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Urine Most Commonly Checked

By Hempology | March 15, 2007

Urine is the most common specimen collected for drug testing.

Brent Dawson is optimistic saliva will soon also gain favour.

Dawson’s Red Deer company, Integrated OH&S, has been supplying clients with oral testing devices for about six months.

It can detect marijuana, cocaine, opiates and synthetic opiates, and methamphetamines.

Many businesses rely on drug-testing companies to collect and process urine samples.

Jan Chandler, who operates Chandler Consulting Inc. of Red Deer, said such off-site testing helps ensure confidentiality, proper collection and processing, and is potentially less damaging to employers’ relationships with their workers.

“Basically we manage the entire program for companies, off-site from our offices here,” she said.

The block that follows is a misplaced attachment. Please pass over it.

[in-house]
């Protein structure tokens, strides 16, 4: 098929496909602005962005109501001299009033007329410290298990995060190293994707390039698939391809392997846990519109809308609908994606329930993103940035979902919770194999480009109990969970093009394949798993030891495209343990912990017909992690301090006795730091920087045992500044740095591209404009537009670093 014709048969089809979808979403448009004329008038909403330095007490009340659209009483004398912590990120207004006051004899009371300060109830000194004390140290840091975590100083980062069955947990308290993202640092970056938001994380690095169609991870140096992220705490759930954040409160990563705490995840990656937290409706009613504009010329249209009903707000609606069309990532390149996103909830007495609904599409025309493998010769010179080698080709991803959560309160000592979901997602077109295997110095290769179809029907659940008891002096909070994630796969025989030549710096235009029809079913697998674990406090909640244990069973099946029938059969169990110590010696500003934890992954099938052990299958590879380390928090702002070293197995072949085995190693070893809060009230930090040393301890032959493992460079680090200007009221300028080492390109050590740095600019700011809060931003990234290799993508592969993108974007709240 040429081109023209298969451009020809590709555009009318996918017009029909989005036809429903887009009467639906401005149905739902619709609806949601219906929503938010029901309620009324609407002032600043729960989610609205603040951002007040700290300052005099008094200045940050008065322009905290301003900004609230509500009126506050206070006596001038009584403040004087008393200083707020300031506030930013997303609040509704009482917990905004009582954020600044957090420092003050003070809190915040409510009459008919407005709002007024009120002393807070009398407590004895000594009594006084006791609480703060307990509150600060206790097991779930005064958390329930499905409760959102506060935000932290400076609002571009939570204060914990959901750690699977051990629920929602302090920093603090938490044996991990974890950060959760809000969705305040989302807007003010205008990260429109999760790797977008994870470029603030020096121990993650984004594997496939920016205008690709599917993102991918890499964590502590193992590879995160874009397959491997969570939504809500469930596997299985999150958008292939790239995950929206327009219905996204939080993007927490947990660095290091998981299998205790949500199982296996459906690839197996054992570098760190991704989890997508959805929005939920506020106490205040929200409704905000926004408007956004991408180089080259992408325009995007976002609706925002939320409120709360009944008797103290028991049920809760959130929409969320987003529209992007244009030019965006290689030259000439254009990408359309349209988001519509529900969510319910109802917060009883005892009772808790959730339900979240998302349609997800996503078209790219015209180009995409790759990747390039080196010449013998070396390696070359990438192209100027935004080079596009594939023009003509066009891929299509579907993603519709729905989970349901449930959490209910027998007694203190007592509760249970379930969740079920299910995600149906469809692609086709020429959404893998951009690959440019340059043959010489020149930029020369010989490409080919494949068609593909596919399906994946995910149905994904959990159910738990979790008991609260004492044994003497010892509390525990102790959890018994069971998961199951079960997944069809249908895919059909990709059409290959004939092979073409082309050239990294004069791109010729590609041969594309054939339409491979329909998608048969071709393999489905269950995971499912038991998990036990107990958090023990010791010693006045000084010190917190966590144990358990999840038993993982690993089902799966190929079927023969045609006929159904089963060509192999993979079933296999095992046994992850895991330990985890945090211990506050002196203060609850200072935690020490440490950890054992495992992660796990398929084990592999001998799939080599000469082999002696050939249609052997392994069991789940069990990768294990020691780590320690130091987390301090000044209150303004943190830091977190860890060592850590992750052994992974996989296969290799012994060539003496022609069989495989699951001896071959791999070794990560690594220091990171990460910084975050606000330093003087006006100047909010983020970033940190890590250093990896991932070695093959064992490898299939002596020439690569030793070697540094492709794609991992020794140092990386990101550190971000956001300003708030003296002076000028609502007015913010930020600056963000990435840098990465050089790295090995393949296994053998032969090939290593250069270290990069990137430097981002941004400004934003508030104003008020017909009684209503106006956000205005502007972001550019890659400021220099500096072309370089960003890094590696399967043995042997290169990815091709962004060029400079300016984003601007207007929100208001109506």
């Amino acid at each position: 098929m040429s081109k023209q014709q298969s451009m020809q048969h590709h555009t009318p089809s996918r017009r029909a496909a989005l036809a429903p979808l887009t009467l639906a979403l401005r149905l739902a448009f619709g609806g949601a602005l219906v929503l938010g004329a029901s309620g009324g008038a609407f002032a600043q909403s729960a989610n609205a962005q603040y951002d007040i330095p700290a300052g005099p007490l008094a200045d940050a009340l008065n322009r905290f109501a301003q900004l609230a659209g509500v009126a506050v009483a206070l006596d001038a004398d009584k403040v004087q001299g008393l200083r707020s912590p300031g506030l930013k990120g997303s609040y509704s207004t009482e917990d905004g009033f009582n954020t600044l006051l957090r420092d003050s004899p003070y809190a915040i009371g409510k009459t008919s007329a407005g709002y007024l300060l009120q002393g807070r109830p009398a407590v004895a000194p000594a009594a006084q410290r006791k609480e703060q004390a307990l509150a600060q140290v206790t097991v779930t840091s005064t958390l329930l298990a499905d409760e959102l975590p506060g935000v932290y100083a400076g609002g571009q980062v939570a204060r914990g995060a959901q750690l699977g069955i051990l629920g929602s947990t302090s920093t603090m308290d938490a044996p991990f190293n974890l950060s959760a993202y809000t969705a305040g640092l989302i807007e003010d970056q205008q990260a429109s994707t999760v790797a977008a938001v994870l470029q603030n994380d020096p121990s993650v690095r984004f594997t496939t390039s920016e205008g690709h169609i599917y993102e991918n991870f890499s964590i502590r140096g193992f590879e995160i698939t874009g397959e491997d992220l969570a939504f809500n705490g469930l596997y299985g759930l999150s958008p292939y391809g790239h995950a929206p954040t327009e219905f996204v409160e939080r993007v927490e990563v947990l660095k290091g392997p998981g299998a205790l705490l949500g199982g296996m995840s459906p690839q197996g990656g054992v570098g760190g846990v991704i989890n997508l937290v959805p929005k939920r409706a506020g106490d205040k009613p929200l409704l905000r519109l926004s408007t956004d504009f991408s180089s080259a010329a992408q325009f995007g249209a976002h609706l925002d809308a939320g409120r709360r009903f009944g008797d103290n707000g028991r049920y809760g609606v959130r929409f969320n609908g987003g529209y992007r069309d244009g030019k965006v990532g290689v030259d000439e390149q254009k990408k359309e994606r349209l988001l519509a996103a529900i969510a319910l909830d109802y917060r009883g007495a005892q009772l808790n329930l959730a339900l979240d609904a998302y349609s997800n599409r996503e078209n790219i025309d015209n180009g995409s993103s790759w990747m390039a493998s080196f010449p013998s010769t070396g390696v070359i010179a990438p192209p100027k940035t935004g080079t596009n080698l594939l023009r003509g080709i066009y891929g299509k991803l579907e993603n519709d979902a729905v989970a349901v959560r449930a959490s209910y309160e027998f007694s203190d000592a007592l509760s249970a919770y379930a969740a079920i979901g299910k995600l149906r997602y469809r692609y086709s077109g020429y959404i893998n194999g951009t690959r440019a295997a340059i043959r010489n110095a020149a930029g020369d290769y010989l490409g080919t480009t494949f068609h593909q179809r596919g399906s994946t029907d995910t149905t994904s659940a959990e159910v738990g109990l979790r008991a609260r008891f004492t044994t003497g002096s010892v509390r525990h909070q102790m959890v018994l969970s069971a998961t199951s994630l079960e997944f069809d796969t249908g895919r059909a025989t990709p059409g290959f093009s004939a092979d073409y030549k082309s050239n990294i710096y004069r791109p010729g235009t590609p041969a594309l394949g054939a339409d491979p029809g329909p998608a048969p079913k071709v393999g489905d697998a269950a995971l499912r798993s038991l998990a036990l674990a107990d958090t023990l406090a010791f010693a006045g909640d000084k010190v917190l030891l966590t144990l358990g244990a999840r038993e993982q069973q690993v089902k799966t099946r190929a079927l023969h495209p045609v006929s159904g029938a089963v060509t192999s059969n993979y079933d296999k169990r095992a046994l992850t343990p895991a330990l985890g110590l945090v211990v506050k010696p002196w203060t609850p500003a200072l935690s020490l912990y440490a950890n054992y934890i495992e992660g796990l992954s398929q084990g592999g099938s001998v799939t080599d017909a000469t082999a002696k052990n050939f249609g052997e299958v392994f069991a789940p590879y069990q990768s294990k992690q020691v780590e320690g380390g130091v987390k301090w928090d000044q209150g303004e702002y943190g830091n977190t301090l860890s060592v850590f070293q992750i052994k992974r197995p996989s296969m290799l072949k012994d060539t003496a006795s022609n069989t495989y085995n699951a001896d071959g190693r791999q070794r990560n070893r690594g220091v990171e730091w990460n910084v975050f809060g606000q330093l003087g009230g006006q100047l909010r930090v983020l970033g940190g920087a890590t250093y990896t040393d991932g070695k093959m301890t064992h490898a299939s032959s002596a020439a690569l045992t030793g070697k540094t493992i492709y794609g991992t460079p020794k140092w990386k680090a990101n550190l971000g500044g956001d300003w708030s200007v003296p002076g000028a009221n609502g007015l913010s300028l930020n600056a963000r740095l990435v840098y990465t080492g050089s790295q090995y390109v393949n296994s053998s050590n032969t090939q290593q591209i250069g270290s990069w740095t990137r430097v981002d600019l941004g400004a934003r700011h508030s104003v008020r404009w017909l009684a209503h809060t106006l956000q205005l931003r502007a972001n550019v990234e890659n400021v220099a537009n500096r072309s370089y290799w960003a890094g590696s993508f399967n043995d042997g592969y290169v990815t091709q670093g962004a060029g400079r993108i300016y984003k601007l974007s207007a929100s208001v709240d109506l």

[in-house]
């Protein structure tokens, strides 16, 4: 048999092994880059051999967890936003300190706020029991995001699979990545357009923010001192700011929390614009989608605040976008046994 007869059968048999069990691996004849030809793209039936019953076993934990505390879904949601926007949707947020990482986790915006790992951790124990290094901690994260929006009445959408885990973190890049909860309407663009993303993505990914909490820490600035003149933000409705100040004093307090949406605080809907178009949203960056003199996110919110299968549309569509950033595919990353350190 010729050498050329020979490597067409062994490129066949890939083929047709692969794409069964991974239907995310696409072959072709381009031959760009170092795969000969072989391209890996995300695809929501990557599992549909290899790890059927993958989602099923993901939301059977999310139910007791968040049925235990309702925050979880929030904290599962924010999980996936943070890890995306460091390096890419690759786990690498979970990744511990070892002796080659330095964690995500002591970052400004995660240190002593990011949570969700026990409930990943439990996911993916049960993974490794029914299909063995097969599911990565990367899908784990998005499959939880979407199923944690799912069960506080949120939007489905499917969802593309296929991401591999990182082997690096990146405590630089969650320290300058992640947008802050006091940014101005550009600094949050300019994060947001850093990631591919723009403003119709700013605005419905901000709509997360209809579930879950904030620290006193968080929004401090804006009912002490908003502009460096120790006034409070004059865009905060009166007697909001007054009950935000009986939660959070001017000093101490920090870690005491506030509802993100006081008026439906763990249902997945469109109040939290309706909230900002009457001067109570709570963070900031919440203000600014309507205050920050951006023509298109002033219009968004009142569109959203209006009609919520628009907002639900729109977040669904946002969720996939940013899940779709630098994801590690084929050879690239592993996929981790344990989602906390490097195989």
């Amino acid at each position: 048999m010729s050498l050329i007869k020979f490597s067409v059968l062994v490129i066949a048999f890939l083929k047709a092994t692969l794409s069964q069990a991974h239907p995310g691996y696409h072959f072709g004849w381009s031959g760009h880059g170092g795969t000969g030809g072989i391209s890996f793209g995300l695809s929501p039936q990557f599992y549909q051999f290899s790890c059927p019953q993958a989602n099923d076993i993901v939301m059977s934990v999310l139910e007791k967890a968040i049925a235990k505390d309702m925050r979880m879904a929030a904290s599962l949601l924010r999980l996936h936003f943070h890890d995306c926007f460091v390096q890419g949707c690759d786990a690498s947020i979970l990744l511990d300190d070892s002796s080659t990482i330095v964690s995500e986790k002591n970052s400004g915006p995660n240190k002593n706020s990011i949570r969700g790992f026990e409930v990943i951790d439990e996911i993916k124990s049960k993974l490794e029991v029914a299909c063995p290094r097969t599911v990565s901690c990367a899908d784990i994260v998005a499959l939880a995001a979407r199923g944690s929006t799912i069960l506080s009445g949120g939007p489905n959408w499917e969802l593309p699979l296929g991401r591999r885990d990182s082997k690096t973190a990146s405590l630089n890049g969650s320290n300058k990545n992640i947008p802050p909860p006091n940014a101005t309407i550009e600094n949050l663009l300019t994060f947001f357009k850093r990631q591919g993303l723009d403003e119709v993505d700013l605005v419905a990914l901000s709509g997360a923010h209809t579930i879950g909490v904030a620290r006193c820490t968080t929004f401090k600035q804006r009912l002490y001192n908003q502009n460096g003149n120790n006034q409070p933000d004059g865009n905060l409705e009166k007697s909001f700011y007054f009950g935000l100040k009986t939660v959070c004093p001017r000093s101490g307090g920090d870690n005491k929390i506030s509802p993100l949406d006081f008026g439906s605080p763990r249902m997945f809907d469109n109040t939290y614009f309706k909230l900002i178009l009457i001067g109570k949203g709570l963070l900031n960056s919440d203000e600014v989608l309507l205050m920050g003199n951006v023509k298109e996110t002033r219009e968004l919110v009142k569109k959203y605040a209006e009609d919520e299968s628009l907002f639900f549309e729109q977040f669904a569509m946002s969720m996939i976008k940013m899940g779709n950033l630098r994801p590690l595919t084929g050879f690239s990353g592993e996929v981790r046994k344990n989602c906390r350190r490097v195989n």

Dawson said a disadvantage of sending workers to a lab for testing is it removes them from the jobsite and could even force a shutdown.

Saliva samples taken at the scene can be tested within minutes, allowing work to resume quickly if the results are negative.

A positive test necessitates the taking of a second sample, which is sent away for lab testing.

Richard Robillard, who works with Dawson, said saliva samples are easier than urine to collect and to safeguard against contamination.

They will show if drugs were used recently, whereas urine may only reveal drugs ingested hours earlier.

Dawson said his company’s saliva testing devices have proven popular with clients like seismic companies that work in remote areas.

He added that they are being used widely in the United States.

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